One problem that's hard to overcome is the money. The municipal court in Ferguson wasn't about making the community safe. It was a cash cow. Municipal courts are cash cows.
One of our clients, a man with an IQ of about 45, lives on food stamps, no cash income whatsoever. He's arrested for the high crime of burning leaves without a license.
He's fined $500. He doesn't have it. So he's put on probation and told you can pay it in installments, $45 a month to a private probation firm. By the time we came along he was roughly $600 in debt as a result of all this. It's very hard to get these little communities like Warwick, Georgia, population 459––last year the municipal court there brought in $1.2 million, all on arresting people on things like loitering, j-walking, traffic tickets, standing around, all of that. Because the whole purpose of the court is to make money. They're bringing a lot of people in the system at the lowest level that don't need to be in the system at all.
Adam Foss: If I'm in this jurisdiction, I'm a prosecutor, and the guy comes in for burning leaves, and somebody suggests to me that this $250 fine is going to require probation, and I know that money is going to a private probation company, I've taken an oath to do justice. The one person in the system that can stop this a prosecutor by saying, okay, do $250 of community service and call it a day.
Sherrilyn Ifill: There's a window open right now where people are looking very closely at our criminal justice system from soup to nuts. There are going to be some changes. How widespread they will be, how much they stick, how deep they go, is yet to be determined, but I feel an extraordinary sense of urgency for this moment, because people are paying attention. This is not a new issue. This is what our criminal justice system has been like. But people are now paying attention.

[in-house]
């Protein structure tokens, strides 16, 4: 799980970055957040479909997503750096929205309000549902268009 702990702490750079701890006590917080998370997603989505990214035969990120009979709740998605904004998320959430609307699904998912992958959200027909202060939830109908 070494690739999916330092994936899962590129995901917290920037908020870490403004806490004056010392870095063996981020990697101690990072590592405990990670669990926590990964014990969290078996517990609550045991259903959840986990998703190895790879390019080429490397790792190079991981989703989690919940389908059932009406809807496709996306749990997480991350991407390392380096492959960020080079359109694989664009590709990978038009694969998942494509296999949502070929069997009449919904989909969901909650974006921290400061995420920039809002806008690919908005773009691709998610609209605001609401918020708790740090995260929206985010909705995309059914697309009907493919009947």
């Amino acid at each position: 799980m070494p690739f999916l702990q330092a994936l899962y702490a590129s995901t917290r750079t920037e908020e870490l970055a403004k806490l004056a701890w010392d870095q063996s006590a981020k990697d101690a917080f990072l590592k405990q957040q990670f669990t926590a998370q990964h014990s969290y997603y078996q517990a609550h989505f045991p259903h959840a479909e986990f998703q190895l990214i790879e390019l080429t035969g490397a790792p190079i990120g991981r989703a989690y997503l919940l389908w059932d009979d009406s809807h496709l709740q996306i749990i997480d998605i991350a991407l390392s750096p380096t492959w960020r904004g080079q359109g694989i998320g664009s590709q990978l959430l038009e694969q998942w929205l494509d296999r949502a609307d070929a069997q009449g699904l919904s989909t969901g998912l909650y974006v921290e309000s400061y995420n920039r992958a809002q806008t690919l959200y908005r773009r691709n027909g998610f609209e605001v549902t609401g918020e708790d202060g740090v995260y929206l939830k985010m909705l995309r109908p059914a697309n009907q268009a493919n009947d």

Adam Foss: Prosecutors come to the job the very first day wanting to be hugging defendants at the end of the day and hearing, "You changed my life, thank you, everything is good." And you walk in and are beaten down by this tradition. There's no accountability for it, no metrics for it, nobody said, what is a good prosecutor? What does that mean? So what we're left with is how many trials have you had? How many have you won? And how many days or years of incarceration have you gotten? Not because any of those are indicative of public safety, or getting accountability from a defendant, or making a victim happy. It's just what we're left with. If we can train prosecutors from the very beginning of their career...
Stephen Bright: We've taken power from judges and given it to prosecutors, who now decide, with their charging decisions and whether they file repeat-offender papers and all sorts of other things, how long a person is going to serve. So they decide the sentence. The judge is relegated to being a clerk at the end of the process. He signs off on whatever the sentence is. That's got to be shifted back in the other direction, because the prosecutor is an advocate. We theoretically have an adversary system. The worst system is one that masquerades as an adversary system and is not one.